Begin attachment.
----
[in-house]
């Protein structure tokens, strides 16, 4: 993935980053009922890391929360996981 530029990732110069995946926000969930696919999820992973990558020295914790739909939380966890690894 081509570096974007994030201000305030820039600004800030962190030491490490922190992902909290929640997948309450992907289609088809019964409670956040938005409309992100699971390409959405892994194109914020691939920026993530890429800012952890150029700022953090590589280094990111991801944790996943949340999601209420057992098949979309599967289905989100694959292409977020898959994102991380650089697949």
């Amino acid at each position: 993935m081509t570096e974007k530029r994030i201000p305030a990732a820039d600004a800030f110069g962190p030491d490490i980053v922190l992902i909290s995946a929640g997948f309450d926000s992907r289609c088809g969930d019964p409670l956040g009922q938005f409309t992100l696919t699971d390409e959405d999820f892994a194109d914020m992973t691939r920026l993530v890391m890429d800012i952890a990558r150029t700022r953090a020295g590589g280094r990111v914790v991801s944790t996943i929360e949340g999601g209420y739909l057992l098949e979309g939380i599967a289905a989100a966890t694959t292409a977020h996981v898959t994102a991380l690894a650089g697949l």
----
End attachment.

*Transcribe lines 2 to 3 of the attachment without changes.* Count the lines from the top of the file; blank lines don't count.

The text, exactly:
């Protein structure tokens, strides 16, 4: 993935980053009922890391929360996981 530029990732110069995946926000969930696919999820992973990558020295914790739909939380966890690894 081509570096974007994030201000305030820039600004800030962190030491490490922190992902909290929640997948309450992907289609088809019964409670956040938005409309992100699971390409959405892994194109914020691939920026993530890429800012952890150029700022953090590589280094990111991801944790996943949340999601209420057992098949979309599967289905989100694959292409977020898959994102991380650089697949």
């Amino acid at each position: 993935m081509t570096e974007k530029r994030i201000p305030a990732a820039d600004a800030f110069g962190p030491d490490i980053v922190l992902i909290s995946a929640g997948f309450d926000s992907r289609c088809g969930d019964p409670l956040g009922q938005f409309t992100l696919t699971d390409e959405d999820f892994a194109d914020m992973t691939r920026l993530v890391m890429d800012i952890a990558r150029t700022r953090a020295g590589g280094r990111v914790v991801s944790t996943i929360e949340g999601g209420y739909l057992l098949e979309g939380i599967a289905a989100a966890t694959t292409a977020h996981v898959t994102a991380l690894a650089g697949l």